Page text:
For a few short years, Nathan was a music teacher at various schools in Hawai’i. He’s even done a project with students from Campbell High School. The students had a chance to see the workings of what goes on in producing a song and recording it. Other than being a stage musician, Nathan has performed on commercials for Windward Mall, Meadow Gold, JCB credit card co., etc. He’s done background music for various T.V. shows for the Travel Channel, and has done music beds and liners for various radio stations.
In 2001, Nathan released a c.d. called “E Apo Mai”, which garnered him a couple of awards. One was for “Male Vocalist of the Year”, “Song of the Year” and “Contemporary Hawaiian Album of the Year”. A few years after, he released a Jazz c.d. called “Bass Etude”, which focused on the electric bass…this project was honored as “Jazz Album of the Year”.
Currently, Nathan along with renowned writer and guitar extraordinaire Barry Flanagan, make up the group Hapa. In 2005 they released an album called “Maui” which shot up the Billboard Magazine’s World Music chart, and peaking at number 7. The following year Hapa went home with 4 out of 6 Hoku Awards. That very year Nathan was honored as “Male Vocalist of the Year”. This was his second time that he went home with this award which placed him in a small group of gentlemen who has won this award more than once…Robert Cazimero and Keali’i Reichel are the other recipients. In 2006 Nathan yet again was honored as “Male Vocalist of the Year”, his second in a row, three times total. The only male artist to be recognized as such. In December 2007 Nathan released his long awaited follow up to “E Apo Mai”, called “Kane’ohe”. This c.d. focuses on songs which celebrate the place that Nathan calls home. He wrote all twelve songs, played every instrument, sang all the background parts, engineered, mixed and mastered the entire c.d. Wayne Harada, a very well respected music critic once said of Nathan, “Nathan is that distinguished rarity…a jack of all trades, master of a wide domain”.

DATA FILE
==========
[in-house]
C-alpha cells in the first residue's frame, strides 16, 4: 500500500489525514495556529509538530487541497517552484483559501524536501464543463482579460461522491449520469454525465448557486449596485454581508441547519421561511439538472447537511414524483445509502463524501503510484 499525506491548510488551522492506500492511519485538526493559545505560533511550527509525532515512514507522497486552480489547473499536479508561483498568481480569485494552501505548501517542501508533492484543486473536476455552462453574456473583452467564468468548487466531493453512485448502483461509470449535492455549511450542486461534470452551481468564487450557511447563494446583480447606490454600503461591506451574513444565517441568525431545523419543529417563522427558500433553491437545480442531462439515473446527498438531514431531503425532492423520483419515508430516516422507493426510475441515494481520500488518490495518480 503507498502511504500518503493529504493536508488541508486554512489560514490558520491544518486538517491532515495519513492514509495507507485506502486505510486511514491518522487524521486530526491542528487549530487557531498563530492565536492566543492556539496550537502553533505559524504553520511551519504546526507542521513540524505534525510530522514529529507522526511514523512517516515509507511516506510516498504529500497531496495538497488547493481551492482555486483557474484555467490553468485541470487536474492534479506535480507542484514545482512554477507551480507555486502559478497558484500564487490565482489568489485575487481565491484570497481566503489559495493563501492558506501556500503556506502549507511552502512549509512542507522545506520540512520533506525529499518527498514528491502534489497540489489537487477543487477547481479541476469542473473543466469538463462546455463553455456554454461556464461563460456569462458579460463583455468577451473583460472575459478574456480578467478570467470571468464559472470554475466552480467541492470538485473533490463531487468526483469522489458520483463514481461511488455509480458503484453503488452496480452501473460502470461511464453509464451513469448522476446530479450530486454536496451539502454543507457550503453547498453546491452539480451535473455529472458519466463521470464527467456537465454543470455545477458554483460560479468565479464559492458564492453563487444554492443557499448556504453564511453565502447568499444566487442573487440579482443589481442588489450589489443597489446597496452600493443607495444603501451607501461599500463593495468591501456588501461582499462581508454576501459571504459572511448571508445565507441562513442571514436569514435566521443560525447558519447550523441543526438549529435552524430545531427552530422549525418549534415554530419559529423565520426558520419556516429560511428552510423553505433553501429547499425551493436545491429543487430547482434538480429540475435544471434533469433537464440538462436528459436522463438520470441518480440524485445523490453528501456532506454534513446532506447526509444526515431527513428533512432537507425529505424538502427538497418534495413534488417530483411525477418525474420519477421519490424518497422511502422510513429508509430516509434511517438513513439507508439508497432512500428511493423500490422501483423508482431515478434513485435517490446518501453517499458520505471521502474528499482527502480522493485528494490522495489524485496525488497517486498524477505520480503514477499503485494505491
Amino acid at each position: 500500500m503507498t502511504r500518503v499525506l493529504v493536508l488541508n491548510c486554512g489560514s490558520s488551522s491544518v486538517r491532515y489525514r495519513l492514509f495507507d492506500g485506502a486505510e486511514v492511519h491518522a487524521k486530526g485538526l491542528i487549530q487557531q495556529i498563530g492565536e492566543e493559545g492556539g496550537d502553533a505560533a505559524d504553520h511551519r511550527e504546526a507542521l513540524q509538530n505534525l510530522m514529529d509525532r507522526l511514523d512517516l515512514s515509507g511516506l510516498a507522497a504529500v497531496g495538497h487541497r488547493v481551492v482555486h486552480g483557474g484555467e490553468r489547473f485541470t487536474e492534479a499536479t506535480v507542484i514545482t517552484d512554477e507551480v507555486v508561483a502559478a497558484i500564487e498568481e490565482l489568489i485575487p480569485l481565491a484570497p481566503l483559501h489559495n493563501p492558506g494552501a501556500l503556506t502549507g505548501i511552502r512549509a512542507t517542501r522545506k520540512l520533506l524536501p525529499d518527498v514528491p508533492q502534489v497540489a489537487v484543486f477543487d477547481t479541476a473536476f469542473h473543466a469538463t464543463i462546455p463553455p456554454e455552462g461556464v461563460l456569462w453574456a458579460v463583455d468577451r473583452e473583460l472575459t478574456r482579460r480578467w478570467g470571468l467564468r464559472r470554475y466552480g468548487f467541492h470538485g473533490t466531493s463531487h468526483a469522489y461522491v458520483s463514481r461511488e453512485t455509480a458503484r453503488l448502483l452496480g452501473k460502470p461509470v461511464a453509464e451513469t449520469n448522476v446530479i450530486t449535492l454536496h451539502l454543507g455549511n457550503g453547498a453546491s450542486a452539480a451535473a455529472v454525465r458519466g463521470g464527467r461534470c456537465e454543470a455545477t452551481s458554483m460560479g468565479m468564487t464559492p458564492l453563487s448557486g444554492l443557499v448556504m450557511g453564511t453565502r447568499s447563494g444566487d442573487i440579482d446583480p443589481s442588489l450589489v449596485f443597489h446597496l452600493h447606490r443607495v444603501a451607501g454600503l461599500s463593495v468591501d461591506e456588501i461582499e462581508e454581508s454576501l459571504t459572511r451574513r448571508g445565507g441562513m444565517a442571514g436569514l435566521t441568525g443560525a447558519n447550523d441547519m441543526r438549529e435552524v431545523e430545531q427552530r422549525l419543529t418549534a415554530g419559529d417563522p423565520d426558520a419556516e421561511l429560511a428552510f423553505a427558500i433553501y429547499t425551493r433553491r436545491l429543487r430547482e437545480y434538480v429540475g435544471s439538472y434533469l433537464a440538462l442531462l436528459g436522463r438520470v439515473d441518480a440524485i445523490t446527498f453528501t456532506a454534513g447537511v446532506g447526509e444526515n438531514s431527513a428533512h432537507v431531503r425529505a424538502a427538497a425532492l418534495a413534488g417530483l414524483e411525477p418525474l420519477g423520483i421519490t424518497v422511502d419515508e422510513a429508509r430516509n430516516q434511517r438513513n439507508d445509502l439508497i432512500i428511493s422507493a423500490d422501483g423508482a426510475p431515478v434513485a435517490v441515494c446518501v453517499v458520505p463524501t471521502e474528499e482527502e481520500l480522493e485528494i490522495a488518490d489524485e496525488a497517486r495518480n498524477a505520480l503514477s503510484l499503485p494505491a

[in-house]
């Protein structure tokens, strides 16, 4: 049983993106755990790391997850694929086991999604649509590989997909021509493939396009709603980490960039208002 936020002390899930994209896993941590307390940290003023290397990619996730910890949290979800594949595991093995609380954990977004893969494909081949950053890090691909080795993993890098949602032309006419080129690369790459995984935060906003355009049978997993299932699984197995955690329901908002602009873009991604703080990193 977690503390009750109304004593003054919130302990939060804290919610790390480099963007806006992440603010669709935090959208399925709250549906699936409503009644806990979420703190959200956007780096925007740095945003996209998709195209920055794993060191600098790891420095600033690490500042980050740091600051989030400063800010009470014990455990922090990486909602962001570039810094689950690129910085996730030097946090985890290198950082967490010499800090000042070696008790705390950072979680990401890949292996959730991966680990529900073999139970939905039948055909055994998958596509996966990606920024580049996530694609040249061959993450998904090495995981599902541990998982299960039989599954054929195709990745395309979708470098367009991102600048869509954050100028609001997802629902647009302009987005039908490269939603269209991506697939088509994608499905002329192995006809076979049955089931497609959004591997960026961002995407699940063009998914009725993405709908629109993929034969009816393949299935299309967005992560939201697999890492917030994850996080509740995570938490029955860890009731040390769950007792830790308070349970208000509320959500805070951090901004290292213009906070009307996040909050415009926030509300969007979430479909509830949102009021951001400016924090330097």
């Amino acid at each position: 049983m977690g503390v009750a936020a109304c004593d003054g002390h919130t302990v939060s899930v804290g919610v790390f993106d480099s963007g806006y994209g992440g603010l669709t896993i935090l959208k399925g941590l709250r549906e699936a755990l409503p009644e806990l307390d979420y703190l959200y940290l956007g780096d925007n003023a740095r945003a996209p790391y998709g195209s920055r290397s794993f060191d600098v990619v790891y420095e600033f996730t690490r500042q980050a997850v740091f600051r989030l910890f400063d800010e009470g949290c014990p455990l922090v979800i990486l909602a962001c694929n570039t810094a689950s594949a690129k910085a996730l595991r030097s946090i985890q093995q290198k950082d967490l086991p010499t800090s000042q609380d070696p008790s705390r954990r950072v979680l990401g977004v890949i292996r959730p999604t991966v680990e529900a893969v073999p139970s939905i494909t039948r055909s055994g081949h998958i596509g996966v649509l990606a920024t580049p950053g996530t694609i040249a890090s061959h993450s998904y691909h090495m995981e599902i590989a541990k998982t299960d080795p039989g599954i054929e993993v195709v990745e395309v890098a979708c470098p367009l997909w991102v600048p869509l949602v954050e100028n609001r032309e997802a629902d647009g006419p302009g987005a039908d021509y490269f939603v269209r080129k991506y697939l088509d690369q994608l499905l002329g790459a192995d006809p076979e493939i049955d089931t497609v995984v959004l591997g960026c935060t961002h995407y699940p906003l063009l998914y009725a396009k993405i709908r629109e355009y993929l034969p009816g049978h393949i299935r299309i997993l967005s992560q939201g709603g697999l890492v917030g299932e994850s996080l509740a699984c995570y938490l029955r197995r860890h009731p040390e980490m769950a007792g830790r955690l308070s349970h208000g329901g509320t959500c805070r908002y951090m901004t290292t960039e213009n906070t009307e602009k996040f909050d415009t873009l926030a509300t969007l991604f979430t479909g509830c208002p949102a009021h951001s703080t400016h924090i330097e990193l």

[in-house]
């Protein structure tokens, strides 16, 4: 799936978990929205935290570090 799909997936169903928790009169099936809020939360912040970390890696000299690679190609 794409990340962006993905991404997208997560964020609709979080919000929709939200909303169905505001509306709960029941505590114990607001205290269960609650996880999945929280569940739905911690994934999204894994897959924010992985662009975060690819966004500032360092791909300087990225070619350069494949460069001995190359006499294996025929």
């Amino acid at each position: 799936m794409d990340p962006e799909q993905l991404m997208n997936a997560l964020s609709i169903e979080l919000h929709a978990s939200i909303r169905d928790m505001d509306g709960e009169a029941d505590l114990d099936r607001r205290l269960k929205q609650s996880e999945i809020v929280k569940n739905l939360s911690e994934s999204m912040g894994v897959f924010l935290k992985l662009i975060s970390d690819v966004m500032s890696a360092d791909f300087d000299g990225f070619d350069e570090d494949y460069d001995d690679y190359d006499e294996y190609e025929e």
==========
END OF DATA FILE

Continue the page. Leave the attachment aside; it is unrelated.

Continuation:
Awards: 2002 Male Vocalist of the Year “E Apo Mai”. Na Hoku Hanohano Awards Song of the Year “E Apo Mai”. Hawaii Music Awards Traditional Hawaiian Album of the Year “E Apo Mai”. Na Hoku Hanohano Awards 2005 Male Vocalist of the Year “Hawaii Classis Series-Vintage”. Na Hoku Hanohano Awards Jazz Album of the Year “Bass Etude”. Na Hoku Hanohano Awards Album of the Year (Hapa), “Maui”. Na Hoku Hanohano Awards Contemporary Album of the Year (Hapa), “Maui”. Na Hoku Hanohano Awards Graphics and Engineering (Hapa), “Maui” .Na Hoku Hanohano Awards 2006 Male Vocalist of the Year “Hawaii Classic Series-Hula”. Na Hoku Hanohano Awards